Boxing: Hatton puts faith in plan to box clever
'Hitman' relies on newfound discipline in the face of Pacquiao's awesome threat
Ricky Hatton almost whispered it, as though he knew most of the boxing world would hear only a desperate act of faith made in a dark corner. But he said it anyway, he had to, and now he must believe it over the next few hours more ferociously than any statement of confidence he has ever made in a long and until recently dominant career.
It has to be his fighting mantra when his opponent Manny Pacquiao joins him here, to a great swell of ovation from his fellow Filipinos and admiring neutrals, in the ring of the MGM Grand Garden arena.
Hatton nudged himself into the week that will shape the rest of his life, one that has seemed most like a week-long fiesta celebrating the explosive speed and personal grace of the little man from General Santos City, with the declaration: "I see something in myself that when I look at Manny, and hear all the praise of him, makes me believe I can be the winner."
He has to believe this because if he doesn't, if he cannot fight with the encouragement of clear-headed belief, and from the first bell, it is plain enough that he will be destroyed. Pacquiao's trainer, Freddie Roach, who over the years has watched his fighter grow into the mythic title of the world's best pound-for-pound performer, shook Hatton with the claim that he would be beaten in three rounds.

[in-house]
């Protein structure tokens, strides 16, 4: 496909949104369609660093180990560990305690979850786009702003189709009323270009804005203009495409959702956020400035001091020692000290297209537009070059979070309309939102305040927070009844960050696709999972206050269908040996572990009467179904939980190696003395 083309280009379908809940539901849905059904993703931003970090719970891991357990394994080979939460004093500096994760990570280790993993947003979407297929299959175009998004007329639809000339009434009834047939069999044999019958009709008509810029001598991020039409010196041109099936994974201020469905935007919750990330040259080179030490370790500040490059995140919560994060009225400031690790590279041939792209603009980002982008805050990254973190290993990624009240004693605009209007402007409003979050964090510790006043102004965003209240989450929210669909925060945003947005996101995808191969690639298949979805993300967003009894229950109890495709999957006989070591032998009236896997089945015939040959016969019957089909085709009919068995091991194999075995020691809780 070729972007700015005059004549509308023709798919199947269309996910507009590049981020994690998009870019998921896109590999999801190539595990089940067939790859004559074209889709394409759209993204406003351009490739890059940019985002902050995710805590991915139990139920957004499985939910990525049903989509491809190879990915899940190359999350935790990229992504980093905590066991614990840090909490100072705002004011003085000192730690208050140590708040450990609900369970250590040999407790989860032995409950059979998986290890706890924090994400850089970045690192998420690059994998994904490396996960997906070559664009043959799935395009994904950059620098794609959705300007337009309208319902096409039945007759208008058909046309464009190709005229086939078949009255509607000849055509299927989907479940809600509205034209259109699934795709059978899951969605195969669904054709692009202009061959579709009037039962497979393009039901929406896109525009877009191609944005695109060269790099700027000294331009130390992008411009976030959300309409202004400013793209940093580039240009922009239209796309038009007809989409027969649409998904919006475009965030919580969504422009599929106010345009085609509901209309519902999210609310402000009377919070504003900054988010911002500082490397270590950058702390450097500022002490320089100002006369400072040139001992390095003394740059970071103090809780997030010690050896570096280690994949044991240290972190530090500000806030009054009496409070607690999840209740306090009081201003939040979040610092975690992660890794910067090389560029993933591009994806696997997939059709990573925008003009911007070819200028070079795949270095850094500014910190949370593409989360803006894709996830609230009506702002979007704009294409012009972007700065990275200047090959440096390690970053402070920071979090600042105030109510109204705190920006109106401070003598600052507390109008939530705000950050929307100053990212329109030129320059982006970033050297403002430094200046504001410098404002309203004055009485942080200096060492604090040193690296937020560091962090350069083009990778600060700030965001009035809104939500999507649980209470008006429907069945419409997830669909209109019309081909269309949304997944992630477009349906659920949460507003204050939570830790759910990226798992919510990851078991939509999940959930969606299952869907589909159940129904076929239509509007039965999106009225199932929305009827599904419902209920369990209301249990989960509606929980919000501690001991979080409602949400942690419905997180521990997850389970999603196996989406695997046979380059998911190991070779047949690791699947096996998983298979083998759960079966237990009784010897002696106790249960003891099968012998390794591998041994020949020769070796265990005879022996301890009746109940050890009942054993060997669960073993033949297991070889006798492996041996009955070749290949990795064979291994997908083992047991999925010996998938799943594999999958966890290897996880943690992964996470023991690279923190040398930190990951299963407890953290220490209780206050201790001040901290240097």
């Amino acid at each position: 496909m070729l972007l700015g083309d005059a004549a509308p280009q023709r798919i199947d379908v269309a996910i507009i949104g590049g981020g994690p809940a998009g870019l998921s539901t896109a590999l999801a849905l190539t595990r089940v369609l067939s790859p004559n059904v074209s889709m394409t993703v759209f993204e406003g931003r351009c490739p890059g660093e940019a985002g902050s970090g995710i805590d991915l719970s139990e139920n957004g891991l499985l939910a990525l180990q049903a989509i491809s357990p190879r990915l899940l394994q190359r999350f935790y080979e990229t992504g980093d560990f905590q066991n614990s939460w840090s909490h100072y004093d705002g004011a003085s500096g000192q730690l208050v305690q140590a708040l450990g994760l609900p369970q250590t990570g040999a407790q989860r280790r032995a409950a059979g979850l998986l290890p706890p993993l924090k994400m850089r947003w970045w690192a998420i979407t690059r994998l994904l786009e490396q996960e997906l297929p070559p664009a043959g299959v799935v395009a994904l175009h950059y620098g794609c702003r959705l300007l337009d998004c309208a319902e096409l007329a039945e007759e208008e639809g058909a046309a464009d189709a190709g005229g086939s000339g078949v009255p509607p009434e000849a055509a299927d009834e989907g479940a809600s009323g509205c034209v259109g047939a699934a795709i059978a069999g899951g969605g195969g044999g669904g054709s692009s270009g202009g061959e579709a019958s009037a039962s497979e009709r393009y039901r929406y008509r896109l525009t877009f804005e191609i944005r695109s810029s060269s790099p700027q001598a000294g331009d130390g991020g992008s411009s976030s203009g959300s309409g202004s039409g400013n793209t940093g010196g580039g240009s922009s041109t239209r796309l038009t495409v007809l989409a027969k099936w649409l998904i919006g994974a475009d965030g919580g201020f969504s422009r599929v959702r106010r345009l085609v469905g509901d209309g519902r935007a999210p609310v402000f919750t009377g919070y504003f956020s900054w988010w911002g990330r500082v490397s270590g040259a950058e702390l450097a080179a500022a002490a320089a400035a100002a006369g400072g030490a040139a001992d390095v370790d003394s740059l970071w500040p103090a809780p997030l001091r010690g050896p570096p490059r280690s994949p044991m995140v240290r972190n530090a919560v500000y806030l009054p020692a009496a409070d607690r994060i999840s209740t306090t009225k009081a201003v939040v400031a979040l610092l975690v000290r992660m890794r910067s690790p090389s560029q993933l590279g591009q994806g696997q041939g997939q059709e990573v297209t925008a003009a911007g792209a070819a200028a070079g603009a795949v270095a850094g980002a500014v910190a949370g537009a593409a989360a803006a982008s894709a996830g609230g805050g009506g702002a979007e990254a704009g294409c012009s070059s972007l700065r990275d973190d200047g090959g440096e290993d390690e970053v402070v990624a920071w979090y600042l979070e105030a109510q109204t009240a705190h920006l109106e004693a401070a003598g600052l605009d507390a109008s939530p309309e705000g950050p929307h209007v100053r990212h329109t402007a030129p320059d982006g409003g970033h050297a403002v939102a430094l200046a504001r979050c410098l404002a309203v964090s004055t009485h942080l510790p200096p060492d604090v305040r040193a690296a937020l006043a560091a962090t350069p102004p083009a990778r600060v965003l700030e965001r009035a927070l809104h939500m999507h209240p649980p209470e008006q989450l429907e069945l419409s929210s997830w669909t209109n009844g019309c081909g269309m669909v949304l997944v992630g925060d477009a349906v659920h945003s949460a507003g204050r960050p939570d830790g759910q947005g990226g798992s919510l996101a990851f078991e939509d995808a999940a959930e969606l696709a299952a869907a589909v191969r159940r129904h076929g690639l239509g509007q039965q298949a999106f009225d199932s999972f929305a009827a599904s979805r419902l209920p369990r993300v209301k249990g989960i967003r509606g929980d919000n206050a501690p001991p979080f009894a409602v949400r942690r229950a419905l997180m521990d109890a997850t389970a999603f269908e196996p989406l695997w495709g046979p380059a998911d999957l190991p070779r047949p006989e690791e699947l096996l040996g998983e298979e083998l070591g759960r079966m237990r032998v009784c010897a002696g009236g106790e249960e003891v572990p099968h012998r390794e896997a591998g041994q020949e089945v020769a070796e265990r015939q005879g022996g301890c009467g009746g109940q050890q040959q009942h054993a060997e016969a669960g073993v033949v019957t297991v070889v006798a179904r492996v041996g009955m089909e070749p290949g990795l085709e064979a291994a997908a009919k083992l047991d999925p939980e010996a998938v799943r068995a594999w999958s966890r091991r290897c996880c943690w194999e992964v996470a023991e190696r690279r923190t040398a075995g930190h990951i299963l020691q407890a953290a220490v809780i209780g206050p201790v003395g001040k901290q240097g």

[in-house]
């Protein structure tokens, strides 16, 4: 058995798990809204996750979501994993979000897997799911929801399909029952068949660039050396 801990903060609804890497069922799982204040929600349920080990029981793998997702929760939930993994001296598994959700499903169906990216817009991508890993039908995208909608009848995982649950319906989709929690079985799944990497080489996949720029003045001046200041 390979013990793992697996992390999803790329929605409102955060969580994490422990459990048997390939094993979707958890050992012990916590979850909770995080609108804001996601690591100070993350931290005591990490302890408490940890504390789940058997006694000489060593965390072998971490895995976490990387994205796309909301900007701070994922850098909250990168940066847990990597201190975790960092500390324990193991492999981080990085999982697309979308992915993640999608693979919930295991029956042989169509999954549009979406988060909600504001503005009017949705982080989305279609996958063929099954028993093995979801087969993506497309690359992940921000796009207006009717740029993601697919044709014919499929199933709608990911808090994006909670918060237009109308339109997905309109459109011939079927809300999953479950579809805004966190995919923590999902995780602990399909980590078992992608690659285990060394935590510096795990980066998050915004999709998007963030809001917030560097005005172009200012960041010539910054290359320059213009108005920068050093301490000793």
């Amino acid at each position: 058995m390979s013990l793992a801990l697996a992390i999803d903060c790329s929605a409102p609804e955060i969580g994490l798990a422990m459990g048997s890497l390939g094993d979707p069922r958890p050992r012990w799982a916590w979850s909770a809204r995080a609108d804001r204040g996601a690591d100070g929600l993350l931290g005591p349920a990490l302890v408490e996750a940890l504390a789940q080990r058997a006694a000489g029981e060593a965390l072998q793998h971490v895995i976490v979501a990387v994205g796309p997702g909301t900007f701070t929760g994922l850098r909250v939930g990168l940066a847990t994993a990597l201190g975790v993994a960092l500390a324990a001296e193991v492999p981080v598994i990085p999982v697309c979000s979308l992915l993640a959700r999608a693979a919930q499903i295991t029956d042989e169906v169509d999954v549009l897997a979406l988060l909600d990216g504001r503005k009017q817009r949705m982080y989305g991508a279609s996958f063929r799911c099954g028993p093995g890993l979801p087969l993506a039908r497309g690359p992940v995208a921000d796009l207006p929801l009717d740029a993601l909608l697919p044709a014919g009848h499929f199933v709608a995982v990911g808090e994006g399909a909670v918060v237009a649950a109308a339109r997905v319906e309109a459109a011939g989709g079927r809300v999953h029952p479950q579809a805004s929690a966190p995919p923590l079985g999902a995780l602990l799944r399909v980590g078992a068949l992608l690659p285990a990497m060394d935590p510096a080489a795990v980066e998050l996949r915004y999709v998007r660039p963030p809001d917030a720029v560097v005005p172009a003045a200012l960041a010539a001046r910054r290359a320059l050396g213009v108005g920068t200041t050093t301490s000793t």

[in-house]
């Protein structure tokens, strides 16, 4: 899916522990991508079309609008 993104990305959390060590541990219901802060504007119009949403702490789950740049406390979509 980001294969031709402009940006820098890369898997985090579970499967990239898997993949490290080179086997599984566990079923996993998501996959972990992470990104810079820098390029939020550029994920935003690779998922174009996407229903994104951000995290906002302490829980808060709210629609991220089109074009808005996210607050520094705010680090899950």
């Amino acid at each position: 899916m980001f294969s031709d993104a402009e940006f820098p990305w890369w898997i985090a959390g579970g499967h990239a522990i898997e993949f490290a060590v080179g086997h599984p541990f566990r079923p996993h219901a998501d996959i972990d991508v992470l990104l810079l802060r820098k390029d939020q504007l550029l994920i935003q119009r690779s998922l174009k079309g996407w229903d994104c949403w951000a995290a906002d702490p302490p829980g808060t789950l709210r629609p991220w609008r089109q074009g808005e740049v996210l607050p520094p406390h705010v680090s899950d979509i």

Now Roach suggests that his comment was mostly intended to be a jab aimed at his fierce and trash-talking rival trainer, Hatton's Floyd Mayweather Snr. However, the potential for such destructiveness by Pacquiao has been confirmed with growing authority over the years, with such front-rank victims as Marco Antonio Barrera, Erik Morales, Manuel Marquez and Oscar De La Hoya showing the scars.
It is also true that if Roach is sending out a mixed message, the promise of his fighter is about as equivocal as a perfectly thrown hook.
"I'm not saying how I will beat Ricky Hatton, who is tough and a fighter I respect," says the Pacman, "because when you study an opponent you do not say what you have learnt anywhere but in the ring. But I know I can win because I have done all of my work, I have been disciplined, and when you know this it gives you great confidence. You go into the ring without any fear because you know you have done everything you had to do – and you also know your ability."
Hatton acknowledges the talent and the spirit of his opponent, but insists he has the means to upset all the odds and land the fight he craves above all others, a rematch with the Floyd Mayweather Jnr who 17 months ago surgically wiped out his own hopes of becoming pound-for-pound champion.
He says that he is a much improved fighter under the tutelage of Mayweather's father, but that his greatest lift comes from the gut sense that he is the bigger, stronger man.
Hatton says: "From what I have been reading and hearing I have to think, 'This guy shouldn't be fighting me. He should be fighting Godzilla.' Yet the fact is that he has fought only twice at over 130lb and I honestly believe that when he won his last fight against De La Hoya he was against a once great fighter who had nothing, who was empty inside.